Tremont Carjacking Trial Shines Light on the City-Neighborhood Divide That's Only Getting Worse


  • Jackson (left) and Palmer
Late Monday morning in the carjacking trial of two suspected Heartless Felon gang members, Federal prosecutors were expecting to land their coup de grace when everything suddenly went belly-up.

Sitting on the witness stand, shackled and wearing an orange prison jumper, 24-year-old Tervon'tae Taylor whispered to his attorney. The conversation dragged. The courtroom waited. A few strides across the carpet, Kenneth Jackson Jr, burned a hard look into his former friend. The 20-year-old defendant— dreadlocks pulled back, glasses resting on his nose, a strapped bow tie tilted on his dress-shirt collar — rubbed his hands together, ever-so-slightly shaking his head left to right in disapproval.

After a few more moments of discussion at the witness stand, the state asked for a brief recess. Suddenly there was a question if Taylor would go ahead with his testimony, bailing on plea deal he'd worked out with prosecutors stemming from his own involvement in the 2015 crime spree. As the defendants were led from the room, Jackson's head had switched directions, nodding now up and down in agreement, still staring at the maybe-maybe-not-witness.

The Monday waffling would eventually have an impact on the case. Yesterday, Jackson and his co-defendant, Antowine Palmer, were convicted of their roles in a series of Tremont carjackings in 2015, as detailed by's Eric Heisig.

But it would be a mistake to see what was unfolding in that courtroom as your typical pitstop in the larger arc of urban melodrama. It's hard to think of another case putting floodlights on the very issue that's teed-up to define the upcoming mayoral election: the narrative of the downtown-neighborhood conflict— which, when you strip off the tidy politicalspeak, breaks down to the growing tension between gentrified downtown areas filled largely with white young professionals, and the forgotten and isolated east side areas blacks and other minorities call home.

For all the whiz-bang panting about DOWNTOWN REVITALIZATION and BOUTIQUE HOTELS and ARENA UPGRADES, Cleveland remains completely shattered, broken along the lines of have and have-not. Studies have shown the city is hypersegregated, meaning its African American population is unevenly distributed into compact geographic areas, areas where the percentage of blacks is critically higher than their citywide population share.

These are the nerd-facts flowing beneath the barbs aimed at Mayor Frank Jackson and lobbed most vocally by his challengers from council, Zack Reed and Jeff Johnson. The narrative you're going to hear on repeat for the rest of the summer is that Jackson has buddied up to downtown interests who've staked money on areas like the core, Tremont, Ohio City, and Gordon Square, while ignoring the economically bottomed-out inner city neighborhoods. (Watch how many times the three candidates say "neighborhoods" as their campaigns go on; Jackson used the word frequently in describing what he believes are benefits of the Q deal). The ugly truth is that when a city drives so much of its attention into one part of the city at the expense of the others, well, that's, in part, how a Tremonter ends up with a .38 in his face and someone asking for his keys.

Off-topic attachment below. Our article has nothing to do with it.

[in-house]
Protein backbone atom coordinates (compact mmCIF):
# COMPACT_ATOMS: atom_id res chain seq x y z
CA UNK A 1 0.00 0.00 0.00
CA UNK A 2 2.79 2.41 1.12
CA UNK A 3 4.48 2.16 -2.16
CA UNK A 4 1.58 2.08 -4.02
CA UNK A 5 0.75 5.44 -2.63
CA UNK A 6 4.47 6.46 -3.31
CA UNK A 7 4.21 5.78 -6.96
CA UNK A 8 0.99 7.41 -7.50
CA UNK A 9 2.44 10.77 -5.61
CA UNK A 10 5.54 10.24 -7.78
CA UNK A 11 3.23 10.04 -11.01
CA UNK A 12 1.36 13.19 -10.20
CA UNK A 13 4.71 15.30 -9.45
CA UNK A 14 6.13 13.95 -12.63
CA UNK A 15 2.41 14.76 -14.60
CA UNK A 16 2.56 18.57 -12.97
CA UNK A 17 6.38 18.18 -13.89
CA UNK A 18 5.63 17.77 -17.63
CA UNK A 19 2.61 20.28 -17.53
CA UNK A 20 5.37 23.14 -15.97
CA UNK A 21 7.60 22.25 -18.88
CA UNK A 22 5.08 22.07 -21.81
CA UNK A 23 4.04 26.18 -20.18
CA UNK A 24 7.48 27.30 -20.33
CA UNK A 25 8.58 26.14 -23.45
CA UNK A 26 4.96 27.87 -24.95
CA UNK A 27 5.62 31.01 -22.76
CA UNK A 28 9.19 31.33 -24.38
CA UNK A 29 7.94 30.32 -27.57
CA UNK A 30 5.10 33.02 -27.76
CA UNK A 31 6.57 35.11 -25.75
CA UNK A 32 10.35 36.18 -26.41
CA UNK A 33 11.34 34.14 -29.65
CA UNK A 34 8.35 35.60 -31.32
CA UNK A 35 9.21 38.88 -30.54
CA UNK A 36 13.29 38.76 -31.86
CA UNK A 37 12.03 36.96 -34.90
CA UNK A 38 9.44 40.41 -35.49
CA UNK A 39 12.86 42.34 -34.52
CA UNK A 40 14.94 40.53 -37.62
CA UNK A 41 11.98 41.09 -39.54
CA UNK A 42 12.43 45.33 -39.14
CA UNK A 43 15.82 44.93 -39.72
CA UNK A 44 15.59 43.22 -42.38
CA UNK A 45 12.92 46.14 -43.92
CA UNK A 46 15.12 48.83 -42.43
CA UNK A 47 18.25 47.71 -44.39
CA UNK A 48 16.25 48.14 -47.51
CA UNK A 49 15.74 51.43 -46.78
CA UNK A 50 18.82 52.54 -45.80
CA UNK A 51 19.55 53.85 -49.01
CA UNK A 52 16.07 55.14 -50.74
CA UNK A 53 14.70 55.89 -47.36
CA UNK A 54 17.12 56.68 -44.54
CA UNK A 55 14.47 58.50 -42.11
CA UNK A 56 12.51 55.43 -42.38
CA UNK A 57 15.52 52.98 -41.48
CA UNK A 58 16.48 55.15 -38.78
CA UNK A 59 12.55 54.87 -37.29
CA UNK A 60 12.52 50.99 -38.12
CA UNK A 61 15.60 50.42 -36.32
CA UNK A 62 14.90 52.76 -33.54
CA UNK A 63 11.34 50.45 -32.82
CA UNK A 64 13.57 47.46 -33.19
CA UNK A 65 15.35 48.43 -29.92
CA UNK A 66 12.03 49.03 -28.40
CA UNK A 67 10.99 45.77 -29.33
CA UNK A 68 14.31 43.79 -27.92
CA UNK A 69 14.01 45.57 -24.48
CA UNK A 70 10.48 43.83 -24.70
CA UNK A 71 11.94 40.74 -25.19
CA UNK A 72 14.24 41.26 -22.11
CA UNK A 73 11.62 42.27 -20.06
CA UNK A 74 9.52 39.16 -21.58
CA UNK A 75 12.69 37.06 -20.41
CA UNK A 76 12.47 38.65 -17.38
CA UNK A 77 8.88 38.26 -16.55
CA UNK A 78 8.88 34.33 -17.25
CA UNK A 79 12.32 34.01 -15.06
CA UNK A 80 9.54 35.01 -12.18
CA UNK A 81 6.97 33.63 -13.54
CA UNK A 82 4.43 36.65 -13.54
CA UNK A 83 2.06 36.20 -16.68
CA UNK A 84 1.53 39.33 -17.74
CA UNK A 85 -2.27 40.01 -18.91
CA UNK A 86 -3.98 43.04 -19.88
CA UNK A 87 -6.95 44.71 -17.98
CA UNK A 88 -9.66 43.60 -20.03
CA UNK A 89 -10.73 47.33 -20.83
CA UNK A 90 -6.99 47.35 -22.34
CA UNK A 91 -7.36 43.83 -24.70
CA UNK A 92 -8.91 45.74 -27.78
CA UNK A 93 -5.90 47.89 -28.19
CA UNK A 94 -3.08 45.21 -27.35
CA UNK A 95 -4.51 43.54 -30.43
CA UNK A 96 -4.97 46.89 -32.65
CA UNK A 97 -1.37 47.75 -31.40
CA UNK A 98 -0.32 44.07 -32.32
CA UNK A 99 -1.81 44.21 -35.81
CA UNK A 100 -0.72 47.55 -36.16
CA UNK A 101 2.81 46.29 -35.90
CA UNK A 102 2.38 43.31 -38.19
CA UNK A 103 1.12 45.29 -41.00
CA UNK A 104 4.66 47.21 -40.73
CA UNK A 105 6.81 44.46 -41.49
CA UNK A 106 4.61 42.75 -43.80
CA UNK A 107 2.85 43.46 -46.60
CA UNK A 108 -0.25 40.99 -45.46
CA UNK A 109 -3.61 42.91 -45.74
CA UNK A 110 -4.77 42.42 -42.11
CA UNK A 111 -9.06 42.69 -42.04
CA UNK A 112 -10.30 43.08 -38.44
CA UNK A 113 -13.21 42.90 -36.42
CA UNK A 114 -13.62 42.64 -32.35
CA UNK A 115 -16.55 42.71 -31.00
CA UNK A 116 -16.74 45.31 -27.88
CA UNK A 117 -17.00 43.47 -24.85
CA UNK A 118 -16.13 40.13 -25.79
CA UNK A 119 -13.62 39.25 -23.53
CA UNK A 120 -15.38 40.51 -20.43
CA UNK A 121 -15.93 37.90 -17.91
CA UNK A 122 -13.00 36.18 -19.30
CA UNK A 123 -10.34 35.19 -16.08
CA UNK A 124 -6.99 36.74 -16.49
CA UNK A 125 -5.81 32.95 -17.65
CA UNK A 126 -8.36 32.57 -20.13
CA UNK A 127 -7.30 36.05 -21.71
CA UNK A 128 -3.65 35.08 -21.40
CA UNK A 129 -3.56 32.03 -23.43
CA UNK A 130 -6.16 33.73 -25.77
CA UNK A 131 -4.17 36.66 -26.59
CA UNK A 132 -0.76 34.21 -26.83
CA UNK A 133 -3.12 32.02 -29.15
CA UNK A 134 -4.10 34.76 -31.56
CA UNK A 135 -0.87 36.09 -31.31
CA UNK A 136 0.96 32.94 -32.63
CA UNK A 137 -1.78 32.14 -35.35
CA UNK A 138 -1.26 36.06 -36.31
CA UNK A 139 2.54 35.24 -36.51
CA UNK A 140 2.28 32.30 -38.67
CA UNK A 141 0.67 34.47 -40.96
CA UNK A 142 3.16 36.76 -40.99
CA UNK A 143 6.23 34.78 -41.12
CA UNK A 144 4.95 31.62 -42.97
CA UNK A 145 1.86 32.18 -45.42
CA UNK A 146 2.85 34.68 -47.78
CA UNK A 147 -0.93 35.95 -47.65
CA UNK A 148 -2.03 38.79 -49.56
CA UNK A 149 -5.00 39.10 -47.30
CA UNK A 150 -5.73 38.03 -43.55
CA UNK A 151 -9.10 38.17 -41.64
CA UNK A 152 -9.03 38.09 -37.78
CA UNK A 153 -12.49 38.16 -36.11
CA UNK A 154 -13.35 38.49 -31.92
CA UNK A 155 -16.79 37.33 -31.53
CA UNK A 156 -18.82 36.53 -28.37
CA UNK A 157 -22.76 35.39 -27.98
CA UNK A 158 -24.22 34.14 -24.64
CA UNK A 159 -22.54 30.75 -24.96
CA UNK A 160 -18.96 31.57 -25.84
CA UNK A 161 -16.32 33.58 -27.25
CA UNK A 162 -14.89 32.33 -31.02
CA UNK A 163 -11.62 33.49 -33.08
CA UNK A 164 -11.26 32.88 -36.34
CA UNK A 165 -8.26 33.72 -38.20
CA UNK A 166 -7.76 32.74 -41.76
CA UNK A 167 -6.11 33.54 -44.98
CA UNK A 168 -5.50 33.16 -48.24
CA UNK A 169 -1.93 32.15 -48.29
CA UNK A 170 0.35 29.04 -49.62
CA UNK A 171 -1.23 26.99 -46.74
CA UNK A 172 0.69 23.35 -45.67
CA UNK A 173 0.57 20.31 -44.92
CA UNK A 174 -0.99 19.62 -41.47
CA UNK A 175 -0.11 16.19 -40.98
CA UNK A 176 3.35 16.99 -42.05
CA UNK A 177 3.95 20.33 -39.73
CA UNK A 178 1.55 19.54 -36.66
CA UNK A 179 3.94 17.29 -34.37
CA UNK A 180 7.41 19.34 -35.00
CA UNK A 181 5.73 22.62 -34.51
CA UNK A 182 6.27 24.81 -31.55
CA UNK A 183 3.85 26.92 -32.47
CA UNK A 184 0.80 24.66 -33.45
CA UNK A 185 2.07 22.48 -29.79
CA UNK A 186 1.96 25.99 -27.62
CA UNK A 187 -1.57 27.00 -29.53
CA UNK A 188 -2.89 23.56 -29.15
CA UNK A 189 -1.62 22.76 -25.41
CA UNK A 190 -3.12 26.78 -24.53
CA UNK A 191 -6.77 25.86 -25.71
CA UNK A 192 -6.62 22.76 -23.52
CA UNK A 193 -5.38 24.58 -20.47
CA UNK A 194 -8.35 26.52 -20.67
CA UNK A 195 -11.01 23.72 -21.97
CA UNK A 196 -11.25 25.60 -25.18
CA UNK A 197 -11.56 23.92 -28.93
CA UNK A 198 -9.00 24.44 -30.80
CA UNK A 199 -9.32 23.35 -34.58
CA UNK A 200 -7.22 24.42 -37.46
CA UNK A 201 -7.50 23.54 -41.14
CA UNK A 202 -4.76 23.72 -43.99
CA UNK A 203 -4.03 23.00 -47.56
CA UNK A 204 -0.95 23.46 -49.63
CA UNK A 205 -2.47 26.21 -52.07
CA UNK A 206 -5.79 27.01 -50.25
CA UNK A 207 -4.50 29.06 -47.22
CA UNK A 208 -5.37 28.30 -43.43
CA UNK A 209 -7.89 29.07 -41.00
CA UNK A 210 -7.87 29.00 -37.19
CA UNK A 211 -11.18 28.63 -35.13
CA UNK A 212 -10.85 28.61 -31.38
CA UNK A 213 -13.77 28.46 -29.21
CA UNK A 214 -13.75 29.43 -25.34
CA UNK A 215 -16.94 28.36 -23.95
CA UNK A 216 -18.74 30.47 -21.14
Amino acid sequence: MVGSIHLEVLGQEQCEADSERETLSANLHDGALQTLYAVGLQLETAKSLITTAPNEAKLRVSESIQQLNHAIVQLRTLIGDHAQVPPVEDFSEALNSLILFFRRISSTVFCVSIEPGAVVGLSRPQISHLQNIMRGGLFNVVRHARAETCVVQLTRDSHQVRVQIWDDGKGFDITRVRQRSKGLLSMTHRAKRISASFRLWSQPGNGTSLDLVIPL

And that's what Jackson, Palmer, and a handful of other Heartless Felons from the gang's Broadway sect did. In July and August 2015, the men were tied to five carjackings in Tremont. At last week's trial, victim testimony, DNA, and fingerprint evidence all were introduced to tie Jackson and Palmer to the crimes, according to coverage of the trail by's Heisig.

Tervon'tae Taylor, however, was supposed to be the state's checkmate against the defendants. After pleading guilty to charges related to the carjacking last August, Taylor had agreed to testify against Jackson and Palmer.

And after returning from the recess Monday morning, it appeared the witness's nerves were settled. At the prompting of an assistant U.S. Attorney, Taylor revealed how he, Jackson, Palmer, and a fourth man took a man's car at gunpoint in Tremont.

"Why did you rob him?" the prosecutor asked.

Taylor shrugged. "We did it."

But as the prosecutor began to question Taylor on the other carjackings, she hit a wall. The witness refused to name who he was with.

"Can't say that name," Taylor said.


"They not here."

The prosecutor again tried to yank out the identity of another co-conspirator. But Taylor wasn't playing along.

"I'm not going to say," the witness said.


Shrug. "Next question, please."

"Mr. Taylor, I noticed you looking to my right a lot?" the assistant U.S. Attorney asked the witness, indicating where Jackson sat at the defense table. She next asked Taylor if he was scared of Jackson or Palmer or their respective families.

"No," the witness said. "Not afraid."

In the end, Taylor's testimony only tied Jackson and Palmer to one of the Tremont holdups. As a result, prosecutors were forced to drop some of the charges against the men. For Taylor, it couldn't have gone worse: if he was afraid of going snitch, well, he testified against his friends . . . but still managed to possibly jeopardize any deal he had with the state.

On Wednesday, jurors returned guilty verdicts on both Jackson and Palmer, for three and one federal counts for the carjackings, respectively. Jackson is staring down at least 32 years in prison (since he was found guilty of using a gun in the crime). Sentencing by U.S. District Judge Patricia Gaughan is scheduled for Aug. 23.

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